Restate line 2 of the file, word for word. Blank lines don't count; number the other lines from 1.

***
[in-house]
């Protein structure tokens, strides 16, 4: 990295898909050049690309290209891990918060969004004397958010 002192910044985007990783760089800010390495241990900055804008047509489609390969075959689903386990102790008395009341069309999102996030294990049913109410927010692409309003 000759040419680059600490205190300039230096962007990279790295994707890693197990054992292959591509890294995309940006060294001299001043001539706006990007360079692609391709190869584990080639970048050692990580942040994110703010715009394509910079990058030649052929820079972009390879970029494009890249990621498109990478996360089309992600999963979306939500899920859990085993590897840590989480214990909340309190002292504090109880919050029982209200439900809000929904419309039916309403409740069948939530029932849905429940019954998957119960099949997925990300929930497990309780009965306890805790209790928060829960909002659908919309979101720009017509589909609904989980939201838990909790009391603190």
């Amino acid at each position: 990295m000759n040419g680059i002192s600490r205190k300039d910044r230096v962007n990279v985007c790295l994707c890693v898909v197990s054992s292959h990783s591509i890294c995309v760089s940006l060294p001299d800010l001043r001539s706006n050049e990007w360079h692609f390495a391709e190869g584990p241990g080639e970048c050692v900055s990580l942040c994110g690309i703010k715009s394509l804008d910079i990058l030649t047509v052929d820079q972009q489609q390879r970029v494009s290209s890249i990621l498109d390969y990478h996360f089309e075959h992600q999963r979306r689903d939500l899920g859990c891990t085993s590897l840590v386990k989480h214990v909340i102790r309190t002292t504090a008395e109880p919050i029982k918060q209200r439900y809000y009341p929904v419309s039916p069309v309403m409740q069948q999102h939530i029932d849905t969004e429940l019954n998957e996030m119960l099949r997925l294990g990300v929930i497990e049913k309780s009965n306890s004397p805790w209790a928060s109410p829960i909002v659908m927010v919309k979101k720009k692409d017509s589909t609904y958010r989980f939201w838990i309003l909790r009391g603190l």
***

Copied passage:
């Protein structure tokens, strides 16, 4: 990295898909050049690309290209891990918060969004004397958010 002192910044985007990783760089800010390495241990900055804008047509489609390969075959689903386990102790008395009341069309999102996030294990049913109410927010692409309003 000759040419680059600490205190300039230096962007990279790295994707890693197990054992292959591509890294995309940006060294001299001043001539706006990007360079692609391709190869584990080639970048050692990580942040994110703010715009394509910079990058030649052929820079972009390879970029494009890249990621498109990478996360089309992600999963979306939500899920859990085993590897840590989480214990909340309190002292504090109880919050029982209200439900809000929904419309039916309403409740069948939530029932849905429940019954998957119960099949997925990300929930497990309780009965306890805790209790928060829960909002659908919309979101720009017509589909609904989980939201838990909790009391603190």